cryptsetup-resize - Linux


cryptsetup-resize allows you to resize an existing LUKS (Linux Unified Key Setup) encrypted block device. It can increase or decrease the size of the encrypted volume without losing any data.


cryptsetup-resize [--size|-s <new_size>] [--offset|-o <new_offset>] [--align-payload|-p] [--align-headers|-a] [--header-size|-H <new_header_size>] [--real-sector-size|-S <new_sector_size>] [--cipher|-c <new_cipher_spec>] [--key-size|-k <new_key_size>] [--iv-size|-v <new_iv_size>] <device>


  • -s, –size: Specifies the new size of the encrypted volume.
  • -o, –offset: Specifies the new offset of the encrypted volume header.
  • -p, –align-payload: Aligns the payload to the sector size.
  • -a, –align-headers: Aligns the headers to the sector size.
  • -H, –header-size: Specifies the new header size.
  • -S, –real-sector-size: Specifies the new sector size.
  • -c, –cipher: Specifies the new cipher specification.
  • -k, –key-size: Specifies the new key size.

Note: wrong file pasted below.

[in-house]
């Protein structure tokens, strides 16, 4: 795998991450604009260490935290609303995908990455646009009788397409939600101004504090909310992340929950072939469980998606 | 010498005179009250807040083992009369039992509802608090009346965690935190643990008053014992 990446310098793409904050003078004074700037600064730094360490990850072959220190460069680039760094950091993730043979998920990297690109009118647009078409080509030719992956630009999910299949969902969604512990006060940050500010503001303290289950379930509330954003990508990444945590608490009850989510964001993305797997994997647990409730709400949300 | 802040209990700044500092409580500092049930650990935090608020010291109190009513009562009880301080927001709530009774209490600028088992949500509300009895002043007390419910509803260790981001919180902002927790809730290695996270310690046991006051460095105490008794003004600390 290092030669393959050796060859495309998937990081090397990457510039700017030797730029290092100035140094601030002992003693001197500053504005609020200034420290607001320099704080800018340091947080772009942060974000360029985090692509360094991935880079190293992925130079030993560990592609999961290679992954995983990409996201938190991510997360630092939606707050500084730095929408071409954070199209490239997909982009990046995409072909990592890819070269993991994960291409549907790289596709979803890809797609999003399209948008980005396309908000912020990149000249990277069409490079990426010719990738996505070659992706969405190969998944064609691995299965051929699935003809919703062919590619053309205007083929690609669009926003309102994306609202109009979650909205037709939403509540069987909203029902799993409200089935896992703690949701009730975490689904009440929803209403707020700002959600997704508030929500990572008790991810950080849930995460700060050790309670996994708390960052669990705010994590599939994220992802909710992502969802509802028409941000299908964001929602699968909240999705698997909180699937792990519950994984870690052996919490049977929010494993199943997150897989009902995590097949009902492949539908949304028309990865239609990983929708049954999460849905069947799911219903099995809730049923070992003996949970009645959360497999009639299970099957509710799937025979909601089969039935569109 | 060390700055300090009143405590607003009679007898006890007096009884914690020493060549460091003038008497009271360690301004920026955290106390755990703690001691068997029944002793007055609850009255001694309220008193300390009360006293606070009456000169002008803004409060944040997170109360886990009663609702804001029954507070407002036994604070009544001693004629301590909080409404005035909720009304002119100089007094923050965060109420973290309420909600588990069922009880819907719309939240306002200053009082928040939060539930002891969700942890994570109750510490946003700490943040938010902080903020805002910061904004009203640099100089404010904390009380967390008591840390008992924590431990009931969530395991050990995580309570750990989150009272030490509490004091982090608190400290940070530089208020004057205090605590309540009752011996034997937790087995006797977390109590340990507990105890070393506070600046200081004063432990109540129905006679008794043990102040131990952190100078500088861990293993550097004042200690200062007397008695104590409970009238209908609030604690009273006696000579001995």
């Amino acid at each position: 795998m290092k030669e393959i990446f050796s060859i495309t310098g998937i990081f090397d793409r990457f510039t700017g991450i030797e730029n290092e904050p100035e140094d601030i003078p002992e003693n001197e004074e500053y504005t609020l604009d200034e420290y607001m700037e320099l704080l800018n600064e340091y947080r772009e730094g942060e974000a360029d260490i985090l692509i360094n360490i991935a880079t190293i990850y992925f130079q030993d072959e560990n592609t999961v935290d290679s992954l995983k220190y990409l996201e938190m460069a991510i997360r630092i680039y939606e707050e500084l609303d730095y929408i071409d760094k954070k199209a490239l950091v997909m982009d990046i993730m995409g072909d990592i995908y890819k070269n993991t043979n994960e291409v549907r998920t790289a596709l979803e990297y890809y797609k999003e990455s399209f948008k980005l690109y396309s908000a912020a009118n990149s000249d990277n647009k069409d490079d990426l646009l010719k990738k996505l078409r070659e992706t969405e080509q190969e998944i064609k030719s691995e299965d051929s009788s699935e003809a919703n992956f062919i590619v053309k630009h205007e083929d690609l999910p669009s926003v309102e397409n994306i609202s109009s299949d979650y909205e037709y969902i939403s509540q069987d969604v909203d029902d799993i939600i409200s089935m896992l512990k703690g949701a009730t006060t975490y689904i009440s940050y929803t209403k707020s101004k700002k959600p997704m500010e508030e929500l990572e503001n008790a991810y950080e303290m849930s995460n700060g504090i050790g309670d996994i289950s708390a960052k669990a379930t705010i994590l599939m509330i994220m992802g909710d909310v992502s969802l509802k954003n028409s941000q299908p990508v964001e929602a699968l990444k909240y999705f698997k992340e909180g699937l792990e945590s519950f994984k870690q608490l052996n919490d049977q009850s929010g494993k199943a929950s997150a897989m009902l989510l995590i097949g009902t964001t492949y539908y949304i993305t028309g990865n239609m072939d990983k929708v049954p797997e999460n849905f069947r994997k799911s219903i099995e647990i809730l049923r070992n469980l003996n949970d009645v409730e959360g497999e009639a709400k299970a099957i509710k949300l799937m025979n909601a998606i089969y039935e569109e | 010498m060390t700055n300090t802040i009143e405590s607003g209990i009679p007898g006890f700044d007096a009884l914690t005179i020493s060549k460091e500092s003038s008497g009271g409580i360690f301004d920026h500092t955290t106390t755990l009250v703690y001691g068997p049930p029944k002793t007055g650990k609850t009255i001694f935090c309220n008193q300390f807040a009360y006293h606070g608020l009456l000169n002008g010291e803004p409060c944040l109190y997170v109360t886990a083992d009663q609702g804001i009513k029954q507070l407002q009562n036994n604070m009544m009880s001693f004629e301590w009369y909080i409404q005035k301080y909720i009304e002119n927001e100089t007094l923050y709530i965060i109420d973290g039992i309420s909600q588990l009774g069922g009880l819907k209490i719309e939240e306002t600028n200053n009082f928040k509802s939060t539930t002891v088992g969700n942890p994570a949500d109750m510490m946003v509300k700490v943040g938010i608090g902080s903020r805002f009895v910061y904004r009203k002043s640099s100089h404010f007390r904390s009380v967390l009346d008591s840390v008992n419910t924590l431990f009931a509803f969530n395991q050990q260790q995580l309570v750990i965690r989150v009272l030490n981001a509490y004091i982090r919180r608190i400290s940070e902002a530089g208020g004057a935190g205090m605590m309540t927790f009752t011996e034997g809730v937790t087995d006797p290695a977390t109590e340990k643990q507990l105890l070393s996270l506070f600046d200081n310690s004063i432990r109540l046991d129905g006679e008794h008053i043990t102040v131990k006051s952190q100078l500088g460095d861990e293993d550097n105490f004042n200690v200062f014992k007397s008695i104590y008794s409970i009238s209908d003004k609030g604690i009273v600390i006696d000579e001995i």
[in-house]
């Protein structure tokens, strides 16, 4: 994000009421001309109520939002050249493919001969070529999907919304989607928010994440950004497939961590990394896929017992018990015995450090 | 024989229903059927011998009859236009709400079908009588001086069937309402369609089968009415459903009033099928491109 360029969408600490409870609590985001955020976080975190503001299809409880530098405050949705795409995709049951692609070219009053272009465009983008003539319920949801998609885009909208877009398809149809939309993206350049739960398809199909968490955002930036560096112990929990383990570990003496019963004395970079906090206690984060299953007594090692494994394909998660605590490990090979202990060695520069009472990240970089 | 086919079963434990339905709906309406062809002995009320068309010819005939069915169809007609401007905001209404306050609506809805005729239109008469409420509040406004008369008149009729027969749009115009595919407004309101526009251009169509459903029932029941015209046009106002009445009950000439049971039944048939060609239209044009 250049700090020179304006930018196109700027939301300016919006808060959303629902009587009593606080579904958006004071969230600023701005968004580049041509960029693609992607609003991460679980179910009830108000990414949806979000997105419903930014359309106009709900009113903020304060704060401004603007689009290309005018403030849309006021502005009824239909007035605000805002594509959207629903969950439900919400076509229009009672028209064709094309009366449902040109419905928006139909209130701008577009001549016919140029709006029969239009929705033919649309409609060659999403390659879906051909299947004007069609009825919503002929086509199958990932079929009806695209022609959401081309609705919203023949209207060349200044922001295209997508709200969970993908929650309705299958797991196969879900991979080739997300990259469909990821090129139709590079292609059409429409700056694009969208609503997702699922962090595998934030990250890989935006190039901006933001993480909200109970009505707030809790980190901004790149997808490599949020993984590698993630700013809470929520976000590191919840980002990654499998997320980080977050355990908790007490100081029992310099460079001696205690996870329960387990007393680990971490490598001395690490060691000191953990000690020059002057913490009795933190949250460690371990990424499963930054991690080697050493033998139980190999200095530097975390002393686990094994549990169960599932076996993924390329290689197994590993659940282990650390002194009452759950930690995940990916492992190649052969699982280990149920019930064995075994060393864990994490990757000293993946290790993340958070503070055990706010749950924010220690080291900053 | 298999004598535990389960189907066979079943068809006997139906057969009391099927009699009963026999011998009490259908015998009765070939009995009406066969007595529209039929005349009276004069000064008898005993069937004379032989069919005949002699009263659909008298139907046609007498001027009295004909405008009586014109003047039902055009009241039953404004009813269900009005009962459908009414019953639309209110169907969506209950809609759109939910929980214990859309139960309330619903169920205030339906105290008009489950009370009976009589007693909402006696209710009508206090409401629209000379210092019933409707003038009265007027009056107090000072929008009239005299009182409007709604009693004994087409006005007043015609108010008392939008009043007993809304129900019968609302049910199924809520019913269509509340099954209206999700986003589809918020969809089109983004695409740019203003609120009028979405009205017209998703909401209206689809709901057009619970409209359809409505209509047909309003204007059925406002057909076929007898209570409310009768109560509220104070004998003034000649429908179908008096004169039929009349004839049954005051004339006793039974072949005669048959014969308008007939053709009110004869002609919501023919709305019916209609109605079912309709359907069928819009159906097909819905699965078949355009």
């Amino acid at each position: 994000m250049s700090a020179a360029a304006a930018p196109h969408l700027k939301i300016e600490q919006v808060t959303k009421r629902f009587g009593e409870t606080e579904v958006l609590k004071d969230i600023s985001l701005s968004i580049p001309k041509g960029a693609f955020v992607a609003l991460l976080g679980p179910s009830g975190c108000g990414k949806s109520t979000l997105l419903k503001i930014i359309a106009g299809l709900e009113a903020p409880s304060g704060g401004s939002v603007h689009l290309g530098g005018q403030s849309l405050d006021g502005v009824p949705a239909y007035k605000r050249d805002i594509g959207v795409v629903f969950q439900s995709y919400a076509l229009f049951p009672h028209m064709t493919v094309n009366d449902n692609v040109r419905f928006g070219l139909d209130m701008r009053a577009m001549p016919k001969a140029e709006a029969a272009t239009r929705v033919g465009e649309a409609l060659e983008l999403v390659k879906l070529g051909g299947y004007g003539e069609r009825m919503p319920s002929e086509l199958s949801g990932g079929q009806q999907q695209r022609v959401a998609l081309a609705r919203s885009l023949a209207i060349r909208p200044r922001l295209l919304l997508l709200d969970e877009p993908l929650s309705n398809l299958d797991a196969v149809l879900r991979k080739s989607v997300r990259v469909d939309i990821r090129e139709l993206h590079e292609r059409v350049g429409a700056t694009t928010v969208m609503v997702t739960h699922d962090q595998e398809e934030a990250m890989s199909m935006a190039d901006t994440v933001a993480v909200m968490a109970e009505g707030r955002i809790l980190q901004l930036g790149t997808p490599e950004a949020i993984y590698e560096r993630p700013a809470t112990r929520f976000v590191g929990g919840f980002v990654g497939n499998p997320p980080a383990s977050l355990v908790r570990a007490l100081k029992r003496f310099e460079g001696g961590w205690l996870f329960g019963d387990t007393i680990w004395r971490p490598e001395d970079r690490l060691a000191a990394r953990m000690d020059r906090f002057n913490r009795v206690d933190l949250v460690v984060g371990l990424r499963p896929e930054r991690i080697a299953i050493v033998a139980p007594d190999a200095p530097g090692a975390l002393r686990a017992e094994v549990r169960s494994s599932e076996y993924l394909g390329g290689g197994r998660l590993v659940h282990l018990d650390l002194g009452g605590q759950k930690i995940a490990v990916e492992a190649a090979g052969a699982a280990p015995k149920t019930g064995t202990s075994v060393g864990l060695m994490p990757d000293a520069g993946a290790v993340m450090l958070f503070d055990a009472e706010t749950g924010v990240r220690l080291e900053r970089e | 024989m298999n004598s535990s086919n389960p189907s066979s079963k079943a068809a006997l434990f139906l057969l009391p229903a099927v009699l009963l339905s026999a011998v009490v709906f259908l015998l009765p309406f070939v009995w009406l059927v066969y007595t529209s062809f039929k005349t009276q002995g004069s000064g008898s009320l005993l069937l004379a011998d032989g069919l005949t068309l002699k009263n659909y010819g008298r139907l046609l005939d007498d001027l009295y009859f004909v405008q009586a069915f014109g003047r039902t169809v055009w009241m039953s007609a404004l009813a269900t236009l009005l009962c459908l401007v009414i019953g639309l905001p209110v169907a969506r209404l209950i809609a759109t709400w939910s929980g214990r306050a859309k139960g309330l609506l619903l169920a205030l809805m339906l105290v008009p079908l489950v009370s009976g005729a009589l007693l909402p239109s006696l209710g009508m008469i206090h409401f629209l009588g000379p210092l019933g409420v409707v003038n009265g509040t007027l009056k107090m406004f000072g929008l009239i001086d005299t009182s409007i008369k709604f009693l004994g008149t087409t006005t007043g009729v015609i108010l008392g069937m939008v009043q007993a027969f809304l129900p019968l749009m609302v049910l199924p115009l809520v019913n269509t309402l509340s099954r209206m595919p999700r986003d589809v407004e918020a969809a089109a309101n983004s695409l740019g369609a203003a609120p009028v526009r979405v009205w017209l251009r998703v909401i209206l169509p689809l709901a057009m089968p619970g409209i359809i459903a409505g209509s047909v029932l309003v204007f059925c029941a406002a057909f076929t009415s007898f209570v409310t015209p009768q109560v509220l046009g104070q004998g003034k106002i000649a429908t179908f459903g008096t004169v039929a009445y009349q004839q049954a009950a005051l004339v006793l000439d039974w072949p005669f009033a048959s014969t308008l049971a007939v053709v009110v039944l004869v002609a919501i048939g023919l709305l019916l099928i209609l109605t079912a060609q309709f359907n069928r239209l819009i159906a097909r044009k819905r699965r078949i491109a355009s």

• -v, –iv-size: Specifies the new initialization vector (IV) size.


Increase the size of an encrypted volume:

cryptsetup-resize --size 20G /dev/sda2

Decrease the size of an encrypted volume:

cryptsetup-resize --size 10G /dev/sda2

Change the header size of an encrypted volume:

cryptsetup-resize --header-size 4096 /dev/sda2

Common Issues

  • LUKS header too small: If the new header size is smaller than the current header size, you may encounter an error. Resize the header first using cryptsetup-resize --header-size <new_header_size>, then resize the volume.
  • LUKS header not found: Ensure that the device specified is a valid LUKS encrypted volume.


  • Use resize2fs to resize the filesystem within the encrypted volume.
  • Use fdisk or parted to resize the physical partition that contains the encrypted volume.

Related Commands

  • cryptsetup: Manages LUKS encrypted block devices.
  • resize2fs: Resizes ext2/3/4 filesystems.
  • fdisk: Partitions disks.